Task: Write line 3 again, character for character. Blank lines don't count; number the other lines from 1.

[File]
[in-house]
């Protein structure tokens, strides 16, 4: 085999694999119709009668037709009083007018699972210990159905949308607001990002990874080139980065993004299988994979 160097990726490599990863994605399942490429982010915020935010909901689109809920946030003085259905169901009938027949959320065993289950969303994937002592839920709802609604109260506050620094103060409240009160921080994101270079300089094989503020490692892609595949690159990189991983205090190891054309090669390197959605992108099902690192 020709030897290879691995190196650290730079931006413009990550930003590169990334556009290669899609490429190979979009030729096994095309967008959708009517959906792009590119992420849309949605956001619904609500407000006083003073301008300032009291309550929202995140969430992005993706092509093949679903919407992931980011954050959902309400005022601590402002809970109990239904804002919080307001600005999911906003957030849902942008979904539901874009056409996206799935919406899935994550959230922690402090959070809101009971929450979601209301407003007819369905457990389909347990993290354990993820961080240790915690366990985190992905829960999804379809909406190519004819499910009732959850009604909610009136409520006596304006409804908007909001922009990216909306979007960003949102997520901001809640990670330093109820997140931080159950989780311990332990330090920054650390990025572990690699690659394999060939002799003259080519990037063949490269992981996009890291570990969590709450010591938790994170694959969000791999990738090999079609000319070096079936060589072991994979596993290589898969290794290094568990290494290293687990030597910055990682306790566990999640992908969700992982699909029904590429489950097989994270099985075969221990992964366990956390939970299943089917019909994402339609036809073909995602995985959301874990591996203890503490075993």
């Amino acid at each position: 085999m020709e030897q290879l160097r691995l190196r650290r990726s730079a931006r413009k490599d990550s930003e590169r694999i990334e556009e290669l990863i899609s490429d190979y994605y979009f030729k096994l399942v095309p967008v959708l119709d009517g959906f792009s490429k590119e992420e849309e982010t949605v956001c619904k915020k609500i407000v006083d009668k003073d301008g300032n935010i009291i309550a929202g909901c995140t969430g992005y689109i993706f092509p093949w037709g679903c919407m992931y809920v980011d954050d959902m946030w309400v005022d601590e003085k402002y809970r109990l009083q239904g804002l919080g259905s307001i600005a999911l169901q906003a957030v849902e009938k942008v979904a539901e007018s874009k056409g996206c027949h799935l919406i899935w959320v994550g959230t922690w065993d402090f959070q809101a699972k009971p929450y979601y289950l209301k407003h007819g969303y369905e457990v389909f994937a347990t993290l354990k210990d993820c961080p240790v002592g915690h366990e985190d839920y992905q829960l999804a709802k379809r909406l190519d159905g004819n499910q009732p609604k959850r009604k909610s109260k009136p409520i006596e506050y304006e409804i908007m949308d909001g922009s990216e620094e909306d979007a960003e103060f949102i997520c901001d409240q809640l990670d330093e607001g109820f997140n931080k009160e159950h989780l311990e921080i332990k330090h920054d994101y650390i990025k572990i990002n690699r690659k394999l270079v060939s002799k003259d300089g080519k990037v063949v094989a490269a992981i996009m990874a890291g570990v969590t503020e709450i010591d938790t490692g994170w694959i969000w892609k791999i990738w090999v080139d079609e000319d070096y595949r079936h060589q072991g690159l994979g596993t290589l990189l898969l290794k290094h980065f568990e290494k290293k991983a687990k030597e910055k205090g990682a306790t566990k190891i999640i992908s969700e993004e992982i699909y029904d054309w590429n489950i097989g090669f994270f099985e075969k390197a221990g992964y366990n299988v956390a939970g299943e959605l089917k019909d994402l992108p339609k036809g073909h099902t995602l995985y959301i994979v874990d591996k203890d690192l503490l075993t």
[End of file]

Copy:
């Amino acid at each position: 085999m020709e030897q290879l160097r691995l190196r650290r990726s730079a931006r413009k490599d990550s930003e590169r694999i990334e556009e290669l990863i899609s490429d190979y994605y979009f030729k096994l399942v095309p967008v959708l119709d009517g959906f792009s490429k590119e992420e849309e982010t949605v956001c619904k915020k609500i407000v006083d009668k003073d301008g300032n935010i009291i309550a929202g909901c995140t969430g992005y689109i993706f092509p093949w037709g679903c919407m992931y809920v980011d954050d959902m946030w309400v005022d601590e003085k402002y809970r109990l009083q239904g804002l919080g259905s307001i600005a999911l169901q906003a957030v849902e009938k942008v979904a539901e007018s874009k056409g996206c027949h799935l919406i899935w959320v994550g959230t922690w065993d402090f959070q809101a699972k009971p929450y979601y289950l209301k407003h007819g969303y369905e457990v389909f994937a347990t993290l354990k210990d993820c961080p240790v002592g915690h366990e985190d839920y992905q829960l999804a709802k379809r909406l190519d159905g004819n499910q009732p609604k959850r009604k909610s109260k009136p409520i006596e506050y304006e409804i908007m949308d909001g922009s990216e620094e909306d979007a960003e103060f949102i997520c901001d409240q809640l990670d330093e607001g109820f997140n931080k009160e159950h989780l311990e921080i332990k330090h920054d994101y650390i990025k572990i990002n690699r690659k394999l270079v060939s002799k003259d300089g080519k990037v063949v094989a490269a992981i996009m990874a890291g570990v969590t503020e709450i010591d938790t490692g994170w694959i969000w892609k791999i990738w090999v080139d079609e000319d070096y595949r079936h060589q072991g690159l994979g596993t290589l990189l898969l290794k290094h980065f568990e290494k290293k991983a687990k030597e910055k205090g990682a306790t566990k190891i999640i992908s969700e993004e992982i699909y029904d054309w590429n489950i097989g090669f994270f099985e075969k390197a221990g992964y366990n299988v956390a939970g299943e959605l089917k019909d994402l992108p339609k036809g073909h099902t995602l995985y959301i994979v874990d591996k203890d690192l503490l075993t």